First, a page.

I loved doing Copenhagen, and The Pillowman. I was not ready for [the latter] show to close. I could have done it a long time; I just did not want to leave that guy. I loved doing Blue/Orange, Betrayal; there are a lot of them. I recently did As You Like It [for the third time] and that was wonderful. I’ve done quite a bit of Shakespeare, but oddly, never one of the histories.

What do you not like to do in theater? Are you ever uncomfortable on stage?

I’m sure there are shows in which I haven’t been very good, but I guess I don’t like doing shows that are blatantly confrontational with the audience. I always find the audience is perfectly capable of making up their own minds. I don’t like didactic theater, and I’m not comfortable with that.

Have you directed at all?

I never have. I’m not sure I’m suited for it. I admire directors so much because of the patience they show. They just have to sit there for so long, and how they hold their tongues is beyond me. Then finally, it all clicks. The ones I most admire are nurturing directors who are supportive and can gently steer you toward something but give you enough leeway to explore.

Have you ever been in a show that was just a real dog, and if so, how do you get through it?

I probably have. It may be a situation where someone else says it’s bad and then the audience follows along. I did a show years and years ago in New York. We had toured it first; the audience loved it. One night before the critics came, we got a standing ovation. Then The New York Times review came out, and it was like an early frost. We came out, thinking, “My, it’s cold in here.” We closed in a few weeks, but it was painful to do. The audience members weren’t allowing themselves to enjoy the same show.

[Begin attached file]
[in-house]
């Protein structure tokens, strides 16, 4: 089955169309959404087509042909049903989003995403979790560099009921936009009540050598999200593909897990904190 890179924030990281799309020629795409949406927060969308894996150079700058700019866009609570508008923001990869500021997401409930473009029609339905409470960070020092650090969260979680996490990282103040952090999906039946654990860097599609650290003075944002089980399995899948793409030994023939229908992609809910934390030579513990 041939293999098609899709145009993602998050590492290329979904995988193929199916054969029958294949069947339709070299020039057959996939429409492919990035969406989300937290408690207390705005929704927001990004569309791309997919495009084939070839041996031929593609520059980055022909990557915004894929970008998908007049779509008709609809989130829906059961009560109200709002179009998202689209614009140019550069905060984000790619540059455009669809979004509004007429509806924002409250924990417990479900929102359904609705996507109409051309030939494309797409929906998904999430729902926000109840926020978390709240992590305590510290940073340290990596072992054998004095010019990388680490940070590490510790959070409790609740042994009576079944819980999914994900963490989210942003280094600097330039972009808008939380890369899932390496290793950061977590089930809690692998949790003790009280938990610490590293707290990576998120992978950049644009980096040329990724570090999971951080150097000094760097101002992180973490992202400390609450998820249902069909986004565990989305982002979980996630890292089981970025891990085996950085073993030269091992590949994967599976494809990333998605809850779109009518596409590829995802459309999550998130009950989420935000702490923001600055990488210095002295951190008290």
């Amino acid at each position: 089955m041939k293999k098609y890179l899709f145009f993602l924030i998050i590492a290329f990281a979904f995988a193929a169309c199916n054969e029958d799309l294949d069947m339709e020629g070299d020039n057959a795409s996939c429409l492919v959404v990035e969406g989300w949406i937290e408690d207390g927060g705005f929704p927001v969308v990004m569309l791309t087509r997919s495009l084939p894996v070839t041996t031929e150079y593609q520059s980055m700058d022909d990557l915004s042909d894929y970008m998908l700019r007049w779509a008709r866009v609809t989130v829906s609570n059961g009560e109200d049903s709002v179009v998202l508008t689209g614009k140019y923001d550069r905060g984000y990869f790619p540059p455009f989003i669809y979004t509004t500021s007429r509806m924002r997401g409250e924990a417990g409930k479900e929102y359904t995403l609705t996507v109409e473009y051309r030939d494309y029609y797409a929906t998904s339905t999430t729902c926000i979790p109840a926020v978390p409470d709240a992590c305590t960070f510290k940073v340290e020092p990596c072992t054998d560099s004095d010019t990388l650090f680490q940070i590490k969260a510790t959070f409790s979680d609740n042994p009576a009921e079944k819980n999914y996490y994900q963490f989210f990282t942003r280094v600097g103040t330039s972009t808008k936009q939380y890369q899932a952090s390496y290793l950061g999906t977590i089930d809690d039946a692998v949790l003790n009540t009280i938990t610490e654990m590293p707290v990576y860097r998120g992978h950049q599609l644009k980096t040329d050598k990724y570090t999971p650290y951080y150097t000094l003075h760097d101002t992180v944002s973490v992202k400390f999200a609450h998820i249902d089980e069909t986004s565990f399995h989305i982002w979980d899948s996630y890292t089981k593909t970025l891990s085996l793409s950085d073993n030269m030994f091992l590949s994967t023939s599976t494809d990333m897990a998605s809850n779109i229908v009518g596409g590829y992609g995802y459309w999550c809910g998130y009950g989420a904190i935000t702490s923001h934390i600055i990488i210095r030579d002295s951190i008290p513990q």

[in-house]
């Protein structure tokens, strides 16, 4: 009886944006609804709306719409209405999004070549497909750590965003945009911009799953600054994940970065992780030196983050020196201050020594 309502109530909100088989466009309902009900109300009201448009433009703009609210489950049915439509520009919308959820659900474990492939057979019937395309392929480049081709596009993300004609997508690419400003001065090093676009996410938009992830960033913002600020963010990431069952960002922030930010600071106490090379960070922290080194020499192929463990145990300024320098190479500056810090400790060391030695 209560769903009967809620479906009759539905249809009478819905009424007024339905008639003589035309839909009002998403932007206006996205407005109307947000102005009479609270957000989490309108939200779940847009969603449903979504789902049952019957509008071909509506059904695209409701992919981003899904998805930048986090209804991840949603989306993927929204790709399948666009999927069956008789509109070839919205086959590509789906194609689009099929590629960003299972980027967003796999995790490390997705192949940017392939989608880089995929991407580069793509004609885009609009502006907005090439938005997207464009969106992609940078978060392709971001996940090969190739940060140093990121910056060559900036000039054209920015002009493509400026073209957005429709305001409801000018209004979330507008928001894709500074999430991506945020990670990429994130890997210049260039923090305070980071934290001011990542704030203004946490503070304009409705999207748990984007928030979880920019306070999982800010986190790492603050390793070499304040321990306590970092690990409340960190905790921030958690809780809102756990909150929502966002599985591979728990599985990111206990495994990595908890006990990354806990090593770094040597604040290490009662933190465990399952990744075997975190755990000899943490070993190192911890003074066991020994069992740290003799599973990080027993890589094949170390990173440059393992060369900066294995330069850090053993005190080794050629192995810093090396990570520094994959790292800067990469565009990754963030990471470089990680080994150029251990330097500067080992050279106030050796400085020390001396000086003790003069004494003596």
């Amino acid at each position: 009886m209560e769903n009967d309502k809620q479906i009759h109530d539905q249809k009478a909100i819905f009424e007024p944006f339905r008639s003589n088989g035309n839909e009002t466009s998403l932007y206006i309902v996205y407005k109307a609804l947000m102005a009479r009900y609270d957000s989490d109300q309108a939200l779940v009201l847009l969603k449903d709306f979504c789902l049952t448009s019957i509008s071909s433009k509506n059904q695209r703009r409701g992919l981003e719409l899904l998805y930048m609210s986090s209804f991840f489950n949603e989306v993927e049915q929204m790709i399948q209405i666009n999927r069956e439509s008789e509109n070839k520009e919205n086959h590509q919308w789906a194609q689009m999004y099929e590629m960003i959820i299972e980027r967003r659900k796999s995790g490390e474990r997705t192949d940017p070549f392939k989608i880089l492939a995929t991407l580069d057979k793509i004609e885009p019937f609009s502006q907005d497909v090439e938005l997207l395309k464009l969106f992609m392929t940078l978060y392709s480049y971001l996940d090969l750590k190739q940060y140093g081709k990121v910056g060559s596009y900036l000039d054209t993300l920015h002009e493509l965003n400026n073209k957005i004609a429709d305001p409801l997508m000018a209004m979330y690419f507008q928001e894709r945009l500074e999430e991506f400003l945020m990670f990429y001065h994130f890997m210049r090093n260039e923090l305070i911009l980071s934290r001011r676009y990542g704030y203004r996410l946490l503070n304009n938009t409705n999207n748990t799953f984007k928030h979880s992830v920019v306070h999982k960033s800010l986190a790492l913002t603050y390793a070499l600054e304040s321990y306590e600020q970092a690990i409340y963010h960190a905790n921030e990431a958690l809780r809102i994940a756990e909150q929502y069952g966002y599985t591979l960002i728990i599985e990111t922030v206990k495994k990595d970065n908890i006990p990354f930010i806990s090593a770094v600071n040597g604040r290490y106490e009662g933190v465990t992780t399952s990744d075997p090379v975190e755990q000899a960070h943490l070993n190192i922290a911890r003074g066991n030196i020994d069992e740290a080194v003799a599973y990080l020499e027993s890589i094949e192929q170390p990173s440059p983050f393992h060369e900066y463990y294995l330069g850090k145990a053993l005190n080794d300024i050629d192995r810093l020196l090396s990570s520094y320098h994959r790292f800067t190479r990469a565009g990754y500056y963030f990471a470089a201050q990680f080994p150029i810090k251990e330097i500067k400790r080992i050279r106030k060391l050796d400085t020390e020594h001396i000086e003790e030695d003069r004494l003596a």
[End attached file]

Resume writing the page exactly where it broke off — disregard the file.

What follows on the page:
Anything else you’d like to add?

Just come out and see the show! I love St. Louis, and I’m so glad to be back. | Andrea Braun

Anderson Matthews will be playing the role of Malvolio in the Shakespeare Festival of St. Louis’s production of Twelfth Night, Or What You Will, starting with preview performances on May 22 and running through June 16. The show will play nightly at 8 p.m., and the “green show” begins at 6:30 with various entertainments for the crowd, including an abridged version of the play itself. Admission is free. For more information, visit https://www.sfstl.com/whats-on/twelfth-night-2013/.